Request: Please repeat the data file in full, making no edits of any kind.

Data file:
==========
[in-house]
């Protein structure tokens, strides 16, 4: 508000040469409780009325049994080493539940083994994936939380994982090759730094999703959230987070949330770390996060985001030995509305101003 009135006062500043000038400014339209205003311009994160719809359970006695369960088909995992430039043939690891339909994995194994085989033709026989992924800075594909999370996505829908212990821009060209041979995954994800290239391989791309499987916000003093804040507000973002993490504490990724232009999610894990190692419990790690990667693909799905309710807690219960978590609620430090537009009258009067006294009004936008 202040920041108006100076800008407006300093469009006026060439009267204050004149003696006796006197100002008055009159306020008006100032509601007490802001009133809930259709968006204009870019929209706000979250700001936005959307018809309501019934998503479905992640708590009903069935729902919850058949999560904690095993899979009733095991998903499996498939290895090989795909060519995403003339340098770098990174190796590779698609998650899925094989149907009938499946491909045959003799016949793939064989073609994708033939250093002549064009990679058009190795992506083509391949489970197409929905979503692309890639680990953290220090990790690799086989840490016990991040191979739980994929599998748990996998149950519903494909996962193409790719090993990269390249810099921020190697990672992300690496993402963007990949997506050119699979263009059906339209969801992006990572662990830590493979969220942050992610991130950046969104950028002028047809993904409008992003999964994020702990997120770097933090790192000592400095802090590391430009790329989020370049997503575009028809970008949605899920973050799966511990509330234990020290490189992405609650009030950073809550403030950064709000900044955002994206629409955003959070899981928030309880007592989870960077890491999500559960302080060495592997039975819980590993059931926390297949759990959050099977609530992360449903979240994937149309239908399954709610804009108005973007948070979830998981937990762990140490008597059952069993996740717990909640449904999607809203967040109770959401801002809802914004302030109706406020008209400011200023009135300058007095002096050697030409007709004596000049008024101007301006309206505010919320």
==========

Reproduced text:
[in-house]
């Protein structure tokens, strides 16, 4: 508000040469409780009325049994080493539940083994994936939380994982090759730094999703959230987070949330770390996060985001030995509305101003 009135006062500043000038400014339209205003311009994160719809359970006695369960088909995992430039043939690891339909994995194994085989033709026989992924800075594909999370996505829908212990821009060209041979995954994800290239391989791309499987916000003093804040507000973002993490504490990724232009999610894990190692419990790690990667693909799905309710807690219960978590609620430090537009009258009067006294009004936008 202040920041108006100076800008407006300093469009006026060439009267204050004149003696006796006197100002008055009159306020008006100032509601007490802001009133809930259709968006204009870019929209706000979250700001936005959307018809309501019934998503479905992640708590009903069935729902919850058949999560904690095993899979009733095991998903499996498939290895090989795909060519995403003339340098770098990174190796590779698609998650899925094989149907009938499946491909045959003799016949793939064989073609994708033939250093002549064009990679058009190795992506083509391949489970197409929905979503692309890639680990953290220090990790690799086989840490016990991040191979739980994929599998748990996998149950519903494909996962193409790719090993990269390249810099921020190697990672992300690496993402963007990949997506050119699979263009059906339209969801992006990572662990830590493979969220942050992610991130950046969104950028002028047809993904409008992003999964994020702990997120770097933090790192000592400095802090590391430009790329989020370049997503575009028809970008949605899920973050799966511990509330234990020290490189992405609650009030950073809550403030950064709000900044955002994206629409955003959070899981928030309880007592989870960077890491999500559960302080060495592997039975819980590993059931926390297949759990959050099977609530992360449903979240994937149309239908399954709610804009108005973007948070979830998981937990762990140490008597059952069993996740717990909640449904999607809203967040109770959401801002809802914004302030109706406020008209400011200023009135300058007095002096050697030409007709004596000049008024101007301006309206505010919320």